How to prevent your teen from driving while distracted

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As their 16th birthday draws nearer, your teen is excitedly waiting for the day they can get their driver's license. As a parent, you are excited for your child to reach this milestone and are probably looking forward to no longer being the family taxi shuttle. However, you may still be worried about your teen's safety behind the wheel when you are no longer there to provide guidance.

Driving is a complex skill that takes time to get good at. Initially, driving involves extreme concentration and focus, but as driving begins to feel more like second nature, drivers devote less attention to driving. A teenager's lack of driving experience coupled with increased risk-taking behavior raises their chance of getting into an accident.

An at-risk demographic

Teen drivers tend to feel invincible behind the wheel and underestimate dangerous situations. Drivers ages 16-19 are more likely to get into an accident than any other age group. Male drivers have an increased risk, as they are more likely to speed and not use a safe following distance. Also, teen drivers with teen passengers are even more at risk for a crash than when they are in the car by themselves. The risk level increases with each teen passenger.

What constitutes distracted driving?

Whenever a driver's hands are off the wheel or their eyes are off the road, they are guilty of distracted driving. Distracted driving also happens whenever the driver's mind is not focused on driving. While cell phone use and texting while driving are definitely an ongoing problem, countless other things can distract a driver. Eating behind the wheel or grooming while driving are other common distractions. Even talking with friends can pose problems, which is why teen drivers with teen passengers are more likely to have a car accident.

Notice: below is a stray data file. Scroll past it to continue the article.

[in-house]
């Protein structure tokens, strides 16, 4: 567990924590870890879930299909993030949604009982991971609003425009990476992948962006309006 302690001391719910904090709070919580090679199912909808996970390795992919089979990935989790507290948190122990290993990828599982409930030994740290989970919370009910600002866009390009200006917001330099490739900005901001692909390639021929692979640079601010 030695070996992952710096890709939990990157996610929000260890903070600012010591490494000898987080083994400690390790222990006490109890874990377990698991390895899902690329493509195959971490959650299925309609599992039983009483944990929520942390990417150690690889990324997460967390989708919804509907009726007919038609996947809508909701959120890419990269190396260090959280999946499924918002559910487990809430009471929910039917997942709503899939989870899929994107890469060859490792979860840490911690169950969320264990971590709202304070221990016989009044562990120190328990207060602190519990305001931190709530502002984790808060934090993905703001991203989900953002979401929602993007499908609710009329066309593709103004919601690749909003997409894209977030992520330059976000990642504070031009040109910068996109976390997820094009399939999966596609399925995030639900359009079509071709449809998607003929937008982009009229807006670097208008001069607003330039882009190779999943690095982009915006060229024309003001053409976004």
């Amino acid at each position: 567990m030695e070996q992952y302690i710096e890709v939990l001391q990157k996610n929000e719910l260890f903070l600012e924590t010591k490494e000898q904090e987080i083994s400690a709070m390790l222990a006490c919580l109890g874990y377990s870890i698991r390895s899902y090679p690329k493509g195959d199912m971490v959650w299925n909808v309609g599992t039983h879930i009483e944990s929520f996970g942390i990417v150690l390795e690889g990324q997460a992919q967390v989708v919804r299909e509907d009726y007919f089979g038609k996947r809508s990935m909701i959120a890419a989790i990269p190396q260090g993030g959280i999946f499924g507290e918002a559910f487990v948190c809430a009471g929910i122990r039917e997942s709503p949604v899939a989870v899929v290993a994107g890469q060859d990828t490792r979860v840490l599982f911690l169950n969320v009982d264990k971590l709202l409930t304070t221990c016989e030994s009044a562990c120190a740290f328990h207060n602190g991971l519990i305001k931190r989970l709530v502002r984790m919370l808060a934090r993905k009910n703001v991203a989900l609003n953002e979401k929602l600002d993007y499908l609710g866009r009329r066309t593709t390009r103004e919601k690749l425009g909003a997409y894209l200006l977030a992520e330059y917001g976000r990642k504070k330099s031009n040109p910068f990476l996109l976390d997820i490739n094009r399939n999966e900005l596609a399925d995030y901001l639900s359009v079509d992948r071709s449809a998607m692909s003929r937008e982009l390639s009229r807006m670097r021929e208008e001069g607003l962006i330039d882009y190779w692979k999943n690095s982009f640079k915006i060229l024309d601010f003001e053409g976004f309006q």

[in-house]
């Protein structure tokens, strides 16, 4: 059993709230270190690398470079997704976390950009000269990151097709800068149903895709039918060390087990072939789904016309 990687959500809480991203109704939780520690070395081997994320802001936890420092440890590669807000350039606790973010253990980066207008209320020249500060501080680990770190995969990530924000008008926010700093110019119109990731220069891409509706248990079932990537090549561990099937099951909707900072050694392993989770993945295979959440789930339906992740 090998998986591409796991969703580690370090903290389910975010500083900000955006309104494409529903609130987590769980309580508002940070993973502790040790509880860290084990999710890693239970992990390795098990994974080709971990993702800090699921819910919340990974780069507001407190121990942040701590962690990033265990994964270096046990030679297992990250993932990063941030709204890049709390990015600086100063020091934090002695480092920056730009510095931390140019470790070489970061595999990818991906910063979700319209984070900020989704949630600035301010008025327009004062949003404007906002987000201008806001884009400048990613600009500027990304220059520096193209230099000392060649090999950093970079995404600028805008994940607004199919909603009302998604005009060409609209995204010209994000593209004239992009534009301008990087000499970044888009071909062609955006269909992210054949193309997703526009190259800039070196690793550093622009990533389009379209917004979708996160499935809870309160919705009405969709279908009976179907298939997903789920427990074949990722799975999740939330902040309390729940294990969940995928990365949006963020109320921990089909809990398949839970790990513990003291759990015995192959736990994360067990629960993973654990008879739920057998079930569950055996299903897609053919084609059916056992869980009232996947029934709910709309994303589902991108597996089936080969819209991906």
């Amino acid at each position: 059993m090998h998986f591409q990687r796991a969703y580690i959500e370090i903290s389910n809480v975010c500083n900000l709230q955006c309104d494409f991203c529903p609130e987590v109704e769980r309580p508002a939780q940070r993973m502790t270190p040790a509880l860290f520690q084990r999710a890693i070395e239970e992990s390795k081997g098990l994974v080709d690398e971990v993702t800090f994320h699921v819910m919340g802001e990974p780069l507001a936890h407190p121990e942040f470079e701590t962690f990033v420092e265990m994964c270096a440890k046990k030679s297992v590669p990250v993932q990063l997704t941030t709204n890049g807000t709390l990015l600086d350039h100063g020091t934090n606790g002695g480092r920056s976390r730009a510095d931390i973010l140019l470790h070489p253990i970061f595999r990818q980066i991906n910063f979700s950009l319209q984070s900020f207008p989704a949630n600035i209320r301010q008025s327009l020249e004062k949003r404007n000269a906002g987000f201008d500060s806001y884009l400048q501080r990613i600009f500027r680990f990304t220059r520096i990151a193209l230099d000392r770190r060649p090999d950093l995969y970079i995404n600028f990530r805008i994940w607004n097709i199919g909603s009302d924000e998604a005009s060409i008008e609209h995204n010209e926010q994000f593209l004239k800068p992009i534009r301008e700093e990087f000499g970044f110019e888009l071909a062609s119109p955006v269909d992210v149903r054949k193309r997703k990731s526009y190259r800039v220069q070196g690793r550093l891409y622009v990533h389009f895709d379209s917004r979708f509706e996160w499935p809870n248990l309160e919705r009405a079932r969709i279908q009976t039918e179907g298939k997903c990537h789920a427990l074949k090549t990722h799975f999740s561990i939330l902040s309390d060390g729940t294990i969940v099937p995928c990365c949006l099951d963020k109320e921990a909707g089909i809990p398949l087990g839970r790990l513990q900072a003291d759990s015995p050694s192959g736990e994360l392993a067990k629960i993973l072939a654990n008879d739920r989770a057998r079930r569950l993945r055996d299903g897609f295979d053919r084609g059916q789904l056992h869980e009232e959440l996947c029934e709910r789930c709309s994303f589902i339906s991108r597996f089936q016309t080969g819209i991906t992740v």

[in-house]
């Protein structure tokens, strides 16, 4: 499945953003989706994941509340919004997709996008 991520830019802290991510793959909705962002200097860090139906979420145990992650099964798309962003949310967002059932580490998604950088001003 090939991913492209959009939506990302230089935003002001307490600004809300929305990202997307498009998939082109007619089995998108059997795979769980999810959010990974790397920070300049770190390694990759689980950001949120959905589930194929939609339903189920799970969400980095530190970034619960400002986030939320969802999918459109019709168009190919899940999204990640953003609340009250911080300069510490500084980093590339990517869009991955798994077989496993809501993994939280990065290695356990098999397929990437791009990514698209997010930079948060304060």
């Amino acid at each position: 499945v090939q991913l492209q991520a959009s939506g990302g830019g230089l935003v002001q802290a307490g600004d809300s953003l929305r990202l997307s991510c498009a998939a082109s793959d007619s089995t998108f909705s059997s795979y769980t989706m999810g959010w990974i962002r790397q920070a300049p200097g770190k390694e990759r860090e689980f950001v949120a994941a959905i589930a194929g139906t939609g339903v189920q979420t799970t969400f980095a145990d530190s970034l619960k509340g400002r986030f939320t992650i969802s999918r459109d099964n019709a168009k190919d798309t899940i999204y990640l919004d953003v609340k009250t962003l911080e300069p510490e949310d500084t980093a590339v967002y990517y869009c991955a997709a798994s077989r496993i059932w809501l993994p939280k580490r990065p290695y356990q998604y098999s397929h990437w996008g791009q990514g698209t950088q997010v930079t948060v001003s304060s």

Preventing distracted driving

To limit your teen's risk behind the wheel, talk to them about risk factors and their role in reducing the risks. Make sure your teen and any passengers wear a seatbelt at all times. Consider limiting how many passengers your teen can have in the car. Another helpful tool can be a parent-teen driving agreement wherein the teen agrees to safe driving behavior, with violation of the agreement resulting in the loss of driving privileges. Lastly, remember to model good driving behavior yourself. Your teen is learning from you, so make sure to put forth a good example.

For a teen, getting their license is a momentous occasion and a gateway towards independence. As with all other elements of parenting, make sure they are adequately prepared for sitting behind the wheel to ensure the roadways are safer for everyone.

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